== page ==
"It kind of begs the question that if the purpose is for a safety check, and the police department is trying to do a public safety initiative, why isn't it happening in other areas?" Torrico asked.
Sheriff's officials note that of those 16 detained, six had previous ICE warrants and the other 10 all had criminal histories, averaging about four charges each.
"People may feel like it's not about safety, but it's only about safety," Rambosk said. "We have a model program that we think other agencies should use, and we think it's that way because we specifically do not go and check papers."
To Ojeda, who spreads the "birds in the trees" message and works with domestic violence victims in Immokalee, the checkpoints make locals less likely to call for help when distressed.
To Barbara Mainster, the longtime executive director of the Redlands Christian Migrant Association in Immokalee, the checkpoints combine with the 287g program to breed distrust between residents and deputies.
"My biggest concern is that it creates so much fear in the police," Mainster said. "It has a huge effect here."
But Manny Gonzalez, chairman of the Collier County Hispanic Affairs Advisory Board, rebuffed the idea that the checkpoints create a chilling effect on resident-deputy relations, saying "those people would never call the Sheriff's Office in the first place."
"I think they save lives," Gonzalez, a former federal agent, said of the sheriff's checkpoints. "Perhaps these people should be looking at the other side. They should be following the law."
Nationally, the checkpoints also draw the ire of civil liberties advocates, who argue the non-probable cause stops are an example of an encroaching police state. Federal courts, however, have routinely upheld the legality of such checkpoints, and both the Lee County Sheriff's Office and Fort Myers Police Department have had similar checkpoint operations. Neither Naples nor Marco Island police have conducted the checkpoints.
"It hasn't been raised as an issue. However, our position would be that if the data suggested there's a disproportionate impact on discreet minorities, then we would consider that there is something amiss," Douglas Wilson, president of the Collier County chapter of the American Civil Liberties Union, said.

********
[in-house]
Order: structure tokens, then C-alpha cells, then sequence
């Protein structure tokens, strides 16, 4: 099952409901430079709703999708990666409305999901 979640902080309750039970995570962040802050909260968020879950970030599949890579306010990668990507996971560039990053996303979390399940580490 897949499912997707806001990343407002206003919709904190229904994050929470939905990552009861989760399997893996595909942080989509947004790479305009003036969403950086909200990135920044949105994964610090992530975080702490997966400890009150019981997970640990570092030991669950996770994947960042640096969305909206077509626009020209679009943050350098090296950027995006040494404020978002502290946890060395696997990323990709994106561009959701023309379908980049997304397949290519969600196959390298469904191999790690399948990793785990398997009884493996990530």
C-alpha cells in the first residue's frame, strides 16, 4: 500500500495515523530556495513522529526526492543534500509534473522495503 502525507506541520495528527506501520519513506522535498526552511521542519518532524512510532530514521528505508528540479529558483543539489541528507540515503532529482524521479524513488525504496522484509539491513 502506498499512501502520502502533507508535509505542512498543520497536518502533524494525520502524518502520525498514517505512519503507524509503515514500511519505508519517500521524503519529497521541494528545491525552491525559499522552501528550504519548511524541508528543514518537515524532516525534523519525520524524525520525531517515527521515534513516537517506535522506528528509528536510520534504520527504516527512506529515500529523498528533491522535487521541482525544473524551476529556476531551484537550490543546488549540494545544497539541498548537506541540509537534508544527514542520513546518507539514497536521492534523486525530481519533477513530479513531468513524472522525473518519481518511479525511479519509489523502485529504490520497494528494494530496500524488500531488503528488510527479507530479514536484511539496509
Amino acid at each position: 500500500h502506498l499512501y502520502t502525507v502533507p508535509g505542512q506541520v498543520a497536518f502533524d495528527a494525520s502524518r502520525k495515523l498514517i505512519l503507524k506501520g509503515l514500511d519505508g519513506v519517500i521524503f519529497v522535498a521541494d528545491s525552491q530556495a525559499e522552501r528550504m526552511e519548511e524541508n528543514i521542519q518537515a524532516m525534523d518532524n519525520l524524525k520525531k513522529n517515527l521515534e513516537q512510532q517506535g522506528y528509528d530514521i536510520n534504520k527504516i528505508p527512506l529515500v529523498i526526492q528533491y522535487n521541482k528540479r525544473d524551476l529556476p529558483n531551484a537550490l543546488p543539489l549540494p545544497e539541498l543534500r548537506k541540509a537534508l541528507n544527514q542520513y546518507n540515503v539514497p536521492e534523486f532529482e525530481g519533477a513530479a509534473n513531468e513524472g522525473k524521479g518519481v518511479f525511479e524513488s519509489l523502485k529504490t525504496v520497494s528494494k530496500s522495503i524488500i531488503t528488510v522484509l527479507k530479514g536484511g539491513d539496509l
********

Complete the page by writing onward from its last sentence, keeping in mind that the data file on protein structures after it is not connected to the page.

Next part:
Douglas Wilson, president of the Collier County chapter of the American Civil Liberties Union, said the local checkpoints haven't been scrutinized, though the locations could warrant review.
"It hasn't been raised as an issue. However, our position would be that if the data suggested there's a disproportionate impact on discreet minorities, then we would consider that there is something amiss," Wilson said.
While visiting a checkpoint last month off 40th Terrace Southwest in Golden Gate, Collier County Commissioner Tom Henning advocated for the stops.
"These guys are very proactive about patrolling the neighborhood, and what they're doing tonight, I'm really glad they're out here," Henning said. "I'm sure the lieutenant is doing it in this area for a certain reason, and that's because there have been crimes and victims. So that's where you want to be."
Rambosk said he wants to run more checkpoints and spread them throughout the county, but staffing is limited. Last month's checkpoint in Golden Gate, for example, was run on a Friday night because more deputies were available that night than any other.
For now, district lieutenants will continue to decide whether checkpoints are an efficient use of resources.
"The bottom line is: Does the lieutenant believe it's necessary in their area? Do they have the expectation that there are a lot of unlicensed drivers, uninsured drivers and unsafe vehicles?" Rambosk said.
"If there are, we can't let them go. I don't want them driving on the road with my family (on the road), and I know everybody, no matter where they live, they don't want them on the road with their family either."